In 1627, the newly-formed Plimoth Colony government granted the Aldens and other colonists land in what would become the town of Duxbury. The Aldens received 100 acres and built the house where they would raise their ten children.
Archaeology provides much of the information we know about this home, now called the First Home site. In 1960, archaeologist Roland Robbins and his team uncovered the home’s long, narrow stone foundation and a cellar where the Aldens stored butter, cheese, vegetables, fruit, and other goods. Among the many European artifacts found are pieces of iron tools—perhaps from John’s trade as a cooper—gun parts, silverware and dishes, and dairying vessels like milkpans that Priscilla and her daughters would have used for daily chores.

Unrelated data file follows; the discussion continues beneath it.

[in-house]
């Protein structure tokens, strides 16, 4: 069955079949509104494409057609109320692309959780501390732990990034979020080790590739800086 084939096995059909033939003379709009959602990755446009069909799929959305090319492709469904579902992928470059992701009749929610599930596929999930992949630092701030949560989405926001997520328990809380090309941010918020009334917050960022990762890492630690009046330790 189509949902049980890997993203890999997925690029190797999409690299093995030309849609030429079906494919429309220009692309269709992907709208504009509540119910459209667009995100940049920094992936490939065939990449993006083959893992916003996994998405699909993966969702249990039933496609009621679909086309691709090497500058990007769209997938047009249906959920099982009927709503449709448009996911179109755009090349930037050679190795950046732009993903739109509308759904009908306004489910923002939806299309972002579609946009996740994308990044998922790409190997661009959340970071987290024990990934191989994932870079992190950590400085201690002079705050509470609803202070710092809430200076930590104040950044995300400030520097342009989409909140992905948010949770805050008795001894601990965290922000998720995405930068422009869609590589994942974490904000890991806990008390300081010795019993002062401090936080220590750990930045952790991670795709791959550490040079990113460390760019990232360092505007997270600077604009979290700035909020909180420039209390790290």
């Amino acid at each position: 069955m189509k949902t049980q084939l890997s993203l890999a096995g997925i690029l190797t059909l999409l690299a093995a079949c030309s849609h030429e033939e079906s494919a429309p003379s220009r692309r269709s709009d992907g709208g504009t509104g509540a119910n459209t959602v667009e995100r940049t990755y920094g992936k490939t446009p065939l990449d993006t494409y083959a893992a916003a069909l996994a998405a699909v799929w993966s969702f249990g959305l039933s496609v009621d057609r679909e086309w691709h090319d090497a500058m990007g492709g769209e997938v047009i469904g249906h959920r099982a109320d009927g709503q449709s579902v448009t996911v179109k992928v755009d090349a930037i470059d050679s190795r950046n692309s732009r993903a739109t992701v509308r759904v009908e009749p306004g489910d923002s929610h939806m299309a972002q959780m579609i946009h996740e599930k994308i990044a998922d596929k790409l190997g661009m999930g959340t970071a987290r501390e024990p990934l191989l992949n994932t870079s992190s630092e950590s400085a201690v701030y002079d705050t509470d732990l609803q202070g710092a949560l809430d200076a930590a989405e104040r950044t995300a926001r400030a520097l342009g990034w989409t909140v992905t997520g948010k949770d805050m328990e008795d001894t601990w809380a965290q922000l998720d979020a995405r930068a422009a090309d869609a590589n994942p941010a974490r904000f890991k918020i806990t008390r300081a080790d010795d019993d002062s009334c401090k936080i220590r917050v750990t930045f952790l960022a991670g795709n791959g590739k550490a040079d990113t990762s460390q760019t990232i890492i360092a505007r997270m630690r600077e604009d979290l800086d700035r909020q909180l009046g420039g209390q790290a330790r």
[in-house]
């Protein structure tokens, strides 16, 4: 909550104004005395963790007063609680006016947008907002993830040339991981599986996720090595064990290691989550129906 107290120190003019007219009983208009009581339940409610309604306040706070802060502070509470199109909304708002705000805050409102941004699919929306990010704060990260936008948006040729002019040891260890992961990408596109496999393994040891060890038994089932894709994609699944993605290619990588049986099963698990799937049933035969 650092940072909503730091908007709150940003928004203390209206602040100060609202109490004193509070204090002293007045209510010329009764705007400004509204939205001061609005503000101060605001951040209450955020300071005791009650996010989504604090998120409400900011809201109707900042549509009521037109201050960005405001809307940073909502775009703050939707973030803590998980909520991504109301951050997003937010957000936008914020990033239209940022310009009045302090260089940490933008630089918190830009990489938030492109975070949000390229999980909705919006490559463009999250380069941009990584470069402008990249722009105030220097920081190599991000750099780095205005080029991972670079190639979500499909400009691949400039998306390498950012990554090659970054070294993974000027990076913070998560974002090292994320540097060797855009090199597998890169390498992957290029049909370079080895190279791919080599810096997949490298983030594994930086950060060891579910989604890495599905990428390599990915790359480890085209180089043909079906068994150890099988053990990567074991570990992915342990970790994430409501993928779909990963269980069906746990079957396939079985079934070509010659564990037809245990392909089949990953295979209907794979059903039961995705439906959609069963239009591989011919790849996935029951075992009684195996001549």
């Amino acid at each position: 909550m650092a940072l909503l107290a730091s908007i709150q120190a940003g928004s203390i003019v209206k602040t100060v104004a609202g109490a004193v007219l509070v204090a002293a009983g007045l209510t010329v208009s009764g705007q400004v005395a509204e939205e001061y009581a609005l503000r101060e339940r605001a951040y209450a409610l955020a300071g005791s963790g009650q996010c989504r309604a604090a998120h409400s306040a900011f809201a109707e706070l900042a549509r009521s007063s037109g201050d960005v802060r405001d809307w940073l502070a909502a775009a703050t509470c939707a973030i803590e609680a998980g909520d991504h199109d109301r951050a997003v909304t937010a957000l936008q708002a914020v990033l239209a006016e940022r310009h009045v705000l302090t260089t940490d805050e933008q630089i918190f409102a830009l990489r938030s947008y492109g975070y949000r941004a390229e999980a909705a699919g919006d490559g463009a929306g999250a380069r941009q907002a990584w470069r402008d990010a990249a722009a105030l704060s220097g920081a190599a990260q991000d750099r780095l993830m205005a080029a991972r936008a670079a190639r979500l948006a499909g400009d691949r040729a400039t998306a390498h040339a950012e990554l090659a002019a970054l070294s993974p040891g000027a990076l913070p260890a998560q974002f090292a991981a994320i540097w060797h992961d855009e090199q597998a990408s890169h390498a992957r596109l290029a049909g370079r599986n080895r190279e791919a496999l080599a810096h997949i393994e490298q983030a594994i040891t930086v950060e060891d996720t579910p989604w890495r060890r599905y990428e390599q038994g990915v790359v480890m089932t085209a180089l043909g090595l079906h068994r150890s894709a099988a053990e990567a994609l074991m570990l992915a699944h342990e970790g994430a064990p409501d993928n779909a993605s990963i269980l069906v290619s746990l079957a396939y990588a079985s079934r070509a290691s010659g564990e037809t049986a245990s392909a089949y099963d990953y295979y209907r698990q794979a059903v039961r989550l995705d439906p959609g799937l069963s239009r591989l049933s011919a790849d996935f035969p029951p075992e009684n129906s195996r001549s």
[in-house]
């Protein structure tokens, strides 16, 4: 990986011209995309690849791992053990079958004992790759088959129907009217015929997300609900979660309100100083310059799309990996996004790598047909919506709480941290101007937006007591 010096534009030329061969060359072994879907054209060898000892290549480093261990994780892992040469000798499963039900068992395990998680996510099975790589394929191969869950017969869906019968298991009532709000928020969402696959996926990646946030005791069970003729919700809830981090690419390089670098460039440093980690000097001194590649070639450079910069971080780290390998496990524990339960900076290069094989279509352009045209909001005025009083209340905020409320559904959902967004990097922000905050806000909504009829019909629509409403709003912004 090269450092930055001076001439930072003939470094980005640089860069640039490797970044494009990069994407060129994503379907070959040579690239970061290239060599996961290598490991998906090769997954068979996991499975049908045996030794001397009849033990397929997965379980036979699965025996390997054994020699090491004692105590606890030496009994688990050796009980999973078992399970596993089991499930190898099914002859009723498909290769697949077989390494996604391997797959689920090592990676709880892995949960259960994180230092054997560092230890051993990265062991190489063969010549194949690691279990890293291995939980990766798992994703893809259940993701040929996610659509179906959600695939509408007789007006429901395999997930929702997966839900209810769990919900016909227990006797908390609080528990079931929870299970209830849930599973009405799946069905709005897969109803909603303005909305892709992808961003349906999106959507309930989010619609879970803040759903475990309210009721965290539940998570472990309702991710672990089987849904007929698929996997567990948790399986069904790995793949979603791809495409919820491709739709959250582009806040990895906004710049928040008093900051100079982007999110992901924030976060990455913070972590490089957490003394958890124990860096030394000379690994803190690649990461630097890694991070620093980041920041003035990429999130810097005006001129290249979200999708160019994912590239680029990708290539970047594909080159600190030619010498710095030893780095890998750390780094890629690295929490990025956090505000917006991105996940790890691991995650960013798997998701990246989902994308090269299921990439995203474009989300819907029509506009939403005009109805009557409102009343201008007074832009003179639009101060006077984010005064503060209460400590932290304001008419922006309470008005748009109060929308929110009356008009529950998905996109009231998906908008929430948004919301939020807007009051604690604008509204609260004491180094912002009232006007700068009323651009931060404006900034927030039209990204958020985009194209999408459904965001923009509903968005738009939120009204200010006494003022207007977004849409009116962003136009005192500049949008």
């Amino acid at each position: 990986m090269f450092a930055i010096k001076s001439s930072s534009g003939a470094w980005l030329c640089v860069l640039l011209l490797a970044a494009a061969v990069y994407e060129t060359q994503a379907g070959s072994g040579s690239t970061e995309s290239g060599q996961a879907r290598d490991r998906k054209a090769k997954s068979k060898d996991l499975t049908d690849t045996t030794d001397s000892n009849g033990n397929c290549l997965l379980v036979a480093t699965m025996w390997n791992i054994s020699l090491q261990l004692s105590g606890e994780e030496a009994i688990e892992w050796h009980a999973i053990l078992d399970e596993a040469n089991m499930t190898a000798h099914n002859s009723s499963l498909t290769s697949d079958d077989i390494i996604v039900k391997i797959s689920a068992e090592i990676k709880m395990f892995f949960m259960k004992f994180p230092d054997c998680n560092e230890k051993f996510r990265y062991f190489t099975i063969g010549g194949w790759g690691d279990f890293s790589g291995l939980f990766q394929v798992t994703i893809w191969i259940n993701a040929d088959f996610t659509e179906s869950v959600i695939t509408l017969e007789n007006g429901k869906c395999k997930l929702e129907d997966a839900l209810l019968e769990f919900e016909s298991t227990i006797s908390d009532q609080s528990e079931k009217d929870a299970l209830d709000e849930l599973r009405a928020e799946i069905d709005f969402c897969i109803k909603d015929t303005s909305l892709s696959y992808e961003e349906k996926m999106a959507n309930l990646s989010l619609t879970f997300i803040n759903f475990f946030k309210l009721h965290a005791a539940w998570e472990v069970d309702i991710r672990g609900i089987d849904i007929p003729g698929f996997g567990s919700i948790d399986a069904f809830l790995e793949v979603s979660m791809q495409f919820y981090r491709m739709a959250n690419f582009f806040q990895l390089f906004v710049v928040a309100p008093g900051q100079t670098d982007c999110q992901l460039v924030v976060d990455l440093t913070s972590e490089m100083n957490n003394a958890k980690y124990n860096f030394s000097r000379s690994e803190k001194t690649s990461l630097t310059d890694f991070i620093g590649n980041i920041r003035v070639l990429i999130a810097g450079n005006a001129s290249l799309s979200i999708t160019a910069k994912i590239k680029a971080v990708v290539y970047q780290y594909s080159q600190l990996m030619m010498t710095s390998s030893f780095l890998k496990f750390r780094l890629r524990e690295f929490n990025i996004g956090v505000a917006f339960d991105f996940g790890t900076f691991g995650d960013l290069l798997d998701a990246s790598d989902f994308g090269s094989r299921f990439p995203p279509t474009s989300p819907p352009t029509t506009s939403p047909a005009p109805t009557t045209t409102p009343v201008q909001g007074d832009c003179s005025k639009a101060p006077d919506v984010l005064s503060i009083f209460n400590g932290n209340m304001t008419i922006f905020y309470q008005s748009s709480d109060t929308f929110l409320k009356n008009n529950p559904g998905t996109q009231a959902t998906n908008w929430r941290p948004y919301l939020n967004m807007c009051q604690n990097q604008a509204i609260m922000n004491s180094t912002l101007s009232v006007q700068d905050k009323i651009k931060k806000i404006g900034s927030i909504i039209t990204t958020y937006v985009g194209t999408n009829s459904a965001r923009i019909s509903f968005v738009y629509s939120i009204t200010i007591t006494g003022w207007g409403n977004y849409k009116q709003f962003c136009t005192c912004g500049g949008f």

Native American artifacts were also recovered. Like at Plymouth, members of the Wampanoag tribe occupied this area long before the Aldens arrived. John himself was appointed as a land agent between the colonists and Native peoples, raising the intriguing question of whether any of these individuals visited his family’s home.
While only small pieces of these artifacts were found, they tell a fascinating story about the Aldens’ daily lives. Some of these artifacts are now on display in our museum as part of an exhibit. If you want to learn more about this site and the archaeology that has been done, please visit www.aldenfirstsite.org.